3D laser technology to improve sugar beet seed

German seed breeder Strube is pioneering the use of in-field 3D laser scanning equipment to monitor crop growth and improve seed quality for sugar beet growers.

The portable laser scanner was developed in Germany and the company aims to bring it to the UK in the near future, says Strube UK managing director Richard Powell.

The company is already using X-ray computed tomography (CT scans) to get detailed images inside raw seed and the pellets in which they are enveloped.

Up to 100 seeds can be assessed at a time on 26 different quality parameters including size, weight and various embryo characteristics.

Until now it has been impossible to monitor what difference those measurements make to crop development in the field without destroying plants.

The continuous flow scanner can be put in the field and constantly monitors crop growth characteristics such as cotyledon length and expanded leaf area – completely non-destructively.

“You can get a remarkably detailed performance data for each seed, but it’s the information you can get from a population or batch of seed that will allow us to find positive trends and bring improvements to delivered seed,” explains Mr Powell.

Sugar beet seed technology is perhaps the most advanced of all arable crops grown in the UK and Mr Powell says there has been dramatic improvement in recent years.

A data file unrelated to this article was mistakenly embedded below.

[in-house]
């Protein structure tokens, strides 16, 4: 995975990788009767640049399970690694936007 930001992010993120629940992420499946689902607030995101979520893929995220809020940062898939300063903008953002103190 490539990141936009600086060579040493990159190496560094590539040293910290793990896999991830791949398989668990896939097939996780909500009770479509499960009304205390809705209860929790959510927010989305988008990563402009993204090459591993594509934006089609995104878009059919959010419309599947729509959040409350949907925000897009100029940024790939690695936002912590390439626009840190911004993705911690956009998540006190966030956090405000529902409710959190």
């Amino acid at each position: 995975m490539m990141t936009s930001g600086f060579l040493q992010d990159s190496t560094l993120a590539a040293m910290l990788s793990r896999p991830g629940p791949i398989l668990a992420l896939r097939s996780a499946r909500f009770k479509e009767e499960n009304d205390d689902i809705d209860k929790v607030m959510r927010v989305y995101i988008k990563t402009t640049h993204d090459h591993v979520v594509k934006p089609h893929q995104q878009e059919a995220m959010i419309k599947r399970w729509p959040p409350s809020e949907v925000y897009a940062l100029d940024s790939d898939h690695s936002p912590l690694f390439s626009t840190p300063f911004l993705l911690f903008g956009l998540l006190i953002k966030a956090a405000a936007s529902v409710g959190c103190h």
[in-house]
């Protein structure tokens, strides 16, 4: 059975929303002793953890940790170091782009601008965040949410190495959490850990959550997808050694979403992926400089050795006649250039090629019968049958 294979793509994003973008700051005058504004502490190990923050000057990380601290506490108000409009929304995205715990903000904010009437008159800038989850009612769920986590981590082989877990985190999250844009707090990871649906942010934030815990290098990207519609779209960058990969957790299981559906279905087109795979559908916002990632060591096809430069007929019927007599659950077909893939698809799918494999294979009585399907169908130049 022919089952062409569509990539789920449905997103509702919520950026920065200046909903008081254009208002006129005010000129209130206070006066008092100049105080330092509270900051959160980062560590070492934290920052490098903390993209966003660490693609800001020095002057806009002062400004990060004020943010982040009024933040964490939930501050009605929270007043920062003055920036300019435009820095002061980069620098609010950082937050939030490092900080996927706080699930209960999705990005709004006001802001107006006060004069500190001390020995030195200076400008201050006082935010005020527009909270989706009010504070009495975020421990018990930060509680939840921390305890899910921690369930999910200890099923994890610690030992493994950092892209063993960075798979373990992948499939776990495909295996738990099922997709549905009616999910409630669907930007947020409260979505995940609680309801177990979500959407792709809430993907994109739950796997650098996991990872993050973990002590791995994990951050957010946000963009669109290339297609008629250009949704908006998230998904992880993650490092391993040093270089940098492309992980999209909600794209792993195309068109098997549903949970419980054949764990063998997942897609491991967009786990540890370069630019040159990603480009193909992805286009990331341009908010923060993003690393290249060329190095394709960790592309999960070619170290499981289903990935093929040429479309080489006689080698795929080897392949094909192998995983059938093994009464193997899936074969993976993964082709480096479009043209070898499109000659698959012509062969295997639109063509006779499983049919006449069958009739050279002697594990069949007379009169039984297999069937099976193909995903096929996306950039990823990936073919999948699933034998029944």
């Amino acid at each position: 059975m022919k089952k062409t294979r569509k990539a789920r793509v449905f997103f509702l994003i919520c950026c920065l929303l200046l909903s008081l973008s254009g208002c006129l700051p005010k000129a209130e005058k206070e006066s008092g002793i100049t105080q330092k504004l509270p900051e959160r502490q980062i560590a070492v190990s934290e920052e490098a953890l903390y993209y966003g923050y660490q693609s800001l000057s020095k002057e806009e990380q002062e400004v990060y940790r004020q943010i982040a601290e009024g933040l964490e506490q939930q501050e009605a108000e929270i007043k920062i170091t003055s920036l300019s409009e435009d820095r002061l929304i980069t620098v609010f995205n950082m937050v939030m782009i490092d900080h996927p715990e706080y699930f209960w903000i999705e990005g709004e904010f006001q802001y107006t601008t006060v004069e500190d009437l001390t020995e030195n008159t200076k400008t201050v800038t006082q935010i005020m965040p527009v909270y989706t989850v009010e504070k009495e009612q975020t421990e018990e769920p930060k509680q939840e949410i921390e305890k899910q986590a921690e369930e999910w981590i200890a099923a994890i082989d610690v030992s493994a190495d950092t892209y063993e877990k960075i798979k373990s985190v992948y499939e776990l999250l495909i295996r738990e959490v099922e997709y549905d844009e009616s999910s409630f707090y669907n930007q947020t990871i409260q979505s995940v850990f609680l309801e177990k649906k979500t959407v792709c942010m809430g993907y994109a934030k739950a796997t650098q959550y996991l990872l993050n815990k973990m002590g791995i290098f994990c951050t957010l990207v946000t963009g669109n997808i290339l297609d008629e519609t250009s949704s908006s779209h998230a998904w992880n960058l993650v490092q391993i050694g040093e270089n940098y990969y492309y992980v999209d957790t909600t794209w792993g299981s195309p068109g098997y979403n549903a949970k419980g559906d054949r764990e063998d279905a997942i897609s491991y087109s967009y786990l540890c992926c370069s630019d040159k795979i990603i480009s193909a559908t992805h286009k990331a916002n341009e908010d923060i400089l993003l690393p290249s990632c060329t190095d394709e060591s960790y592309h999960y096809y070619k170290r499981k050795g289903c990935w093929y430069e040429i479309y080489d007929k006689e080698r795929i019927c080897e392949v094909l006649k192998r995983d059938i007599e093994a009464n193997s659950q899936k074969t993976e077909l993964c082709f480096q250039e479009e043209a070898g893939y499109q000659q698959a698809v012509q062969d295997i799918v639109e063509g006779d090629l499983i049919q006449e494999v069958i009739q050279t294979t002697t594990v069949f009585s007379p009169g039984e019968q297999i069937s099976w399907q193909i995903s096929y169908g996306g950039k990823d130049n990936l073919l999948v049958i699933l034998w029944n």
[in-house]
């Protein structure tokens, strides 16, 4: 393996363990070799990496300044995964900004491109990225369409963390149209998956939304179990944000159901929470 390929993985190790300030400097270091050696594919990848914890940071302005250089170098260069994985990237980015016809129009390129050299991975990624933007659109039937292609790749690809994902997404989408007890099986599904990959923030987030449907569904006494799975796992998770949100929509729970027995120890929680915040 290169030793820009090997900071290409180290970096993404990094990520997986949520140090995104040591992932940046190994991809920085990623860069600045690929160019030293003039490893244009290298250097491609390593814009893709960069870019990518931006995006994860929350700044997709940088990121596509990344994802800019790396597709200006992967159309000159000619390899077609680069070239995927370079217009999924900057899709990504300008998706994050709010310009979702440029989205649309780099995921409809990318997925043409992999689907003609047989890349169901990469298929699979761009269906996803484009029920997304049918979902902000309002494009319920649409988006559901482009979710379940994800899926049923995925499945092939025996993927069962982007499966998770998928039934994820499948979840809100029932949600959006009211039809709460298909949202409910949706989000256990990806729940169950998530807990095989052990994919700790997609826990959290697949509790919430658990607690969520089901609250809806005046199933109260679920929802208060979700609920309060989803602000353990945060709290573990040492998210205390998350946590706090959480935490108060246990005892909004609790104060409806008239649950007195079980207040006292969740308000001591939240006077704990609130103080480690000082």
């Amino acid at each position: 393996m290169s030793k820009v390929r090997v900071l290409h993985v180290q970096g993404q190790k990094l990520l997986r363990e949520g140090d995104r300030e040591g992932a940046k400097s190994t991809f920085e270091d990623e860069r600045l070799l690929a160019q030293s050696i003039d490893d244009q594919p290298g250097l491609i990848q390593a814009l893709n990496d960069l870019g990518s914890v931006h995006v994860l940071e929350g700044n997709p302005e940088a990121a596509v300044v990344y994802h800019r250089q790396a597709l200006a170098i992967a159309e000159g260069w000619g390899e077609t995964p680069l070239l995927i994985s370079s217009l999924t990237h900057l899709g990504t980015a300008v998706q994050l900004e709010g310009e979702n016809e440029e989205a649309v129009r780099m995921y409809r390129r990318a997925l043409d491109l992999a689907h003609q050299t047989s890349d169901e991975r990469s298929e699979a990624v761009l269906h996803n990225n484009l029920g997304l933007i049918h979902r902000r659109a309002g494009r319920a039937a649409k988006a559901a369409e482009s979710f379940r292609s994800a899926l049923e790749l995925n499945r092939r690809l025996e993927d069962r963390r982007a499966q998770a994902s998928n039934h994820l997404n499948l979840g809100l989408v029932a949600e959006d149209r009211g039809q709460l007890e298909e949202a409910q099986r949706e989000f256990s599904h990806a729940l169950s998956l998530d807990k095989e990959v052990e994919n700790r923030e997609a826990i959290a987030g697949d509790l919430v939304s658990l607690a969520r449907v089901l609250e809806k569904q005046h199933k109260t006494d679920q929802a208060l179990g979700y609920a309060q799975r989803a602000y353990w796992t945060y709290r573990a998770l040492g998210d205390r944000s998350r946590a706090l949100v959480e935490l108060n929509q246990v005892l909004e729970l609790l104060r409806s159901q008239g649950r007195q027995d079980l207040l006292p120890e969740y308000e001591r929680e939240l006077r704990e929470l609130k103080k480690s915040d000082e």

Growers now expect close to 100% emergence year in, year out from the certified seed delivered to their farms, explaining the surprise of many when emergence problems came to light last spring.

A sustained period of cold weather in the spring exposed early-drilled crops to unfavourable conditions, leading to low plant populations and erratic plant growth.

“Field conditions are always going to influence crop development so you will never have the whole thing beat, particularly in a cold and wet spring.

“But this is another very useful tool in the armoury to improve genetic performance and produce high quality seed in volume,” says Mr Powell.

See also Sugar beet problems prompt seed supply changes

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